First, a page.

Slater Rip

In addition to just following trends, there are people who call themselves designers who outright steal or rip off other people’s hard work. You are seeing this more and more today. There are countless threads on Emptees about various instances and websites completely devoted to pointing out design thieves.

But what constitutes ripping? I know I have a few designers I admire whose techniques I study and try to implement into my own work. Is that ok? Everyone knows that every creative piece of work done today is a copy of something else in the past.

I think sometimes designers use inspiration for a piece (which is totally cool), but then unintentionally use too much from it, thus resulting in a rip. – Chris Sandlin

Westside Mordor ManticoresAs a result of the constant ripping that is pointed out on Emptees, a little “club” called the Manticores was formed. The Manticores (short for West Side Mordor Manticores) were formed to help police and publicly shame individuals who steal or rip off other artists. Sometimes the acts are completely embarrassing to the individual who decided to steal someone’s design, and this drastic measure of public humiliation might deter thieves from ripping in the future. I called myself a “member” of the Manticores, but I personally try to keep my opinions professional and mature. If I get ripped, I try to go about it in a professional manner. In fact, I wrote an article about what to do if you get ripped. I haven’t been following the Manticores much lately, but from what I heard, they no longer exist.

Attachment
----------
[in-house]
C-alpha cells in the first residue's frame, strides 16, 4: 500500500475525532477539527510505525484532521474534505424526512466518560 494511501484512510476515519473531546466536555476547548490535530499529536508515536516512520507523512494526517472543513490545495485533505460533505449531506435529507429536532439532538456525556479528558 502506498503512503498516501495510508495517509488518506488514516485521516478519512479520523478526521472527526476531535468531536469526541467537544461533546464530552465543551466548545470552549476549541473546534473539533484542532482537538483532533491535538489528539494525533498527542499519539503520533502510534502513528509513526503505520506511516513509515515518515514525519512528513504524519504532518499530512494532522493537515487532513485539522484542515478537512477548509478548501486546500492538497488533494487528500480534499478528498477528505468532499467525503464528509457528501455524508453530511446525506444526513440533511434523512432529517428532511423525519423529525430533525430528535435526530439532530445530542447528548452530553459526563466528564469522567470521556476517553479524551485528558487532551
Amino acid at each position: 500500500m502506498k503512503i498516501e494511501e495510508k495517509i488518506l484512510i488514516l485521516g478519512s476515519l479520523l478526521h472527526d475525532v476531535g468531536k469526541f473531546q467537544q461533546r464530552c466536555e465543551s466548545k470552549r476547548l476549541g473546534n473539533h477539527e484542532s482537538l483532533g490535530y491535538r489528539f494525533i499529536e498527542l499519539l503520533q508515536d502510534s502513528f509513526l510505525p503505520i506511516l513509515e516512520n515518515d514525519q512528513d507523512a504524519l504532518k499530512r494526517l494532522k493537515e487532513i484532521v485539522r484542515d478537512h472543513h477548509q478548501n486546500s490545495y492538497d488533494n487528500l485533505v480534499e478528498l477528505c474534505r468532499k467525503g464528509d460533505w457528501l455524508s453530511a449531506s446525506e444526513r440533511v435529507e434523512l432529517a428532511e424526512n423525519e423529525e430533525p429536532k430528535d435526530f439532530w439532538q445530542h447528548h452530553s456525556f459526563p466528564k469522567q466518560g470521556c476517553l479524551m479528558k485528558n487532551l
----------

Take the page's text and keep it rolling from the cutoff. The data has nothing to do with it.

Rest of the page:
This is a great thread by Edgil who is an amazing illustrator. He admits to ripping off another artist in his early career and how he didn’t think it was so wrong until it happened to him. It’s a good honest story. He’s since become one of my favs on Emptees.

What about using stock artwork? As you know, Go Media sells vector packs and other stock on the Arsenal. We promote them to other designers and encourage them to use the artwork in their designs. Using stock is completely legal when used within the terms of use, but isn’t that being unoriginal?

Not necessarily. You can be original and use stock to save time on your project. Think of new ways to utilize it. We would much rather see someone buy our stock and use them in a way we haven’t seen before or add them to an illustration that WAS original. I’m sure other designers who create stock artwork feel the same.

7. Not Following Directions

No Skulls Idiot

You’ve always heard that communication is key. Young designers and even experienced ones lose jobs because they don’t follow directions or listen to what the client really wants.